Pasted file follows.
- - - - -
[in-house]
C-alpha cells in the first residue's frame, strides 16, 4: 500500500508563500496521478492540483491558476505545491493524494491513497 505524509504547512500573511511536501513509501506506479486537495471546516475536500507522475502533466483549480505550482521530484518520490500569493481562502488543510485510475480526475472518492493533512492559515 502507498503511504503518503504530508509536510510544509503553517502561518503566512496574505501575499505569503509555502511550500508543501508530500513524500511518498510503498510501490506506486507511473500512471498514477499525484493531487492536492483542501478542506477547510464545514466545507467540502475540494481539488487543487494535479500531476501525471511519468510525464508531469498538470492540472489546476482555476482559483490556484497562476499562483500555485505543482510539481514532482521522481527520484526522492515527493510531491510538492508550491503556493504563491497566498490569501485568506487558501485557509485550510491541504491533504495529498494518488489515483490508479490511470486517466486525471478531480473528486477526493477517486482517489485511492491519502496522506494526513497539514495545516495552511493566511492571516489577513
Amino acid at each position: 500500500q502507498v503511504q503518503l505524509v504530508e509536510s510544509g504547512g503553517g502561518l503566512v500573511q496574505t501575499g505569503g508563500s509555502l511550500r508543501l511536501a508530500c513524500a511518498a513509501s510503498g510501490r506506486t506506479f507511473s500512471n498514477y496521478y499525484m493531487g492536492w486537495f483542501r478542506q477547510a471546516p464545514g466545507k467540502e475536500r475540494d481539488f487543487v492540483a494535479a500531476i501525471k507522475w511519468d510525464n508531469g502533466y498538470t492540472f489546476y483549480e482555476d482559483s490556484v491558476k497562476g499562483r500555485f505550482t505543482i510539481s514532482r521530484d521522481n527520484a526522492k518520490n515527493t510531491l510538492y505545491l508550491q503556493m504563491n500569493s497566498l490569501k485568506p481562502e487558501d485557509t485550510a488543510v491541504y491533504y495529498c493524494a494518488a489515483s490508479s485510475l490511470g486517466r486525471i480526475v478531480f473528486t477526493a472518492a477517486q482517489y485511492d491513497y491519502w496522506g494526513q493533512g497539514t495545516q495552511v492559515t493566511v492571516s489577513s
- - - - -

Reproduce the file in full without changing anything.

[in-house]
C-alpha cells in the first residue's frame, strides 16, 4: 500500500508563500496521478492540483491558476505545491493524494491513497 505524509504547512500573511511536501513509501506506479486537495471546516475536500507522475502533466483549480505550482521530484518520490500569493481562502488543510485510475480526475472518492493533512492559515 502507498503511504503518503504530508509536510510544509503553517502561518503566512496574505501575499505569503509555502511550500508543501508530500513524500511518498510503498510501490506506486507511473500512471498514477499525484493531487492536492483542501478542506477547510464545514466545507467540502475540494481539488487543487494535479500531476501525471511519468510525464508531469498538470492540472489546476482555476482559483490556484497562476499562483500555485505543482510539481514532482521522481527520484526522492515527493510531491510538492508550491503556493504563491497566498490569501485568506487558501485557509485550510491541504491533504495529498494518488489515483490508479490511470486517466486525471478531480473528486477526493477517486482517489485511492491519502496522506494526513497539514495545516495552511493566511492571516489577513
Amino acid at each position: 500500500q502507498v503511504q503518503l505524509v504530508e509536510s510544509g504547512g503553517g502561518l503566512v500573511q496574505t501575499g505569503g508563500s509555502l511550500r508543501l511536501a508530500c513524500a511518498a513509501s510503498g510501490r506506486t506506479f507511473s500512471n498514477y496521478y499525484m493531487g492536492w486537495f483542501r478542506q477547510a471546516p464545514g466545507k467540502e475536500r475540494d481539488f487543487v492540483a494535479a500531476i501525471k507522475w511519468d510525464n508531469g502533466y498538470t492540472f489546476y483549480e482555476d482559483s490556484v491558476k497562476g499562483r500555485f505550482t505543482i510539481s514532482r521530484d521522481n527520484a526522492k518520490n515527493t510531491l510538492y505545491l508550491q503556493m504563491n500569493s497566498l490569501k485568506p481562502e487558501d485557509t485550510a488543510v491541504y491533504y495529498c493524494a494518488a489515483s490508479s485510475l490511470g486517466r486525471i480526475v478531480f473528486t477526493a472518492a477517486q482517489y485511492d491513497y491519502w496522506g494526513q493533512g497539514t495545516q495552511v492559515t493566511v492571516s489577513s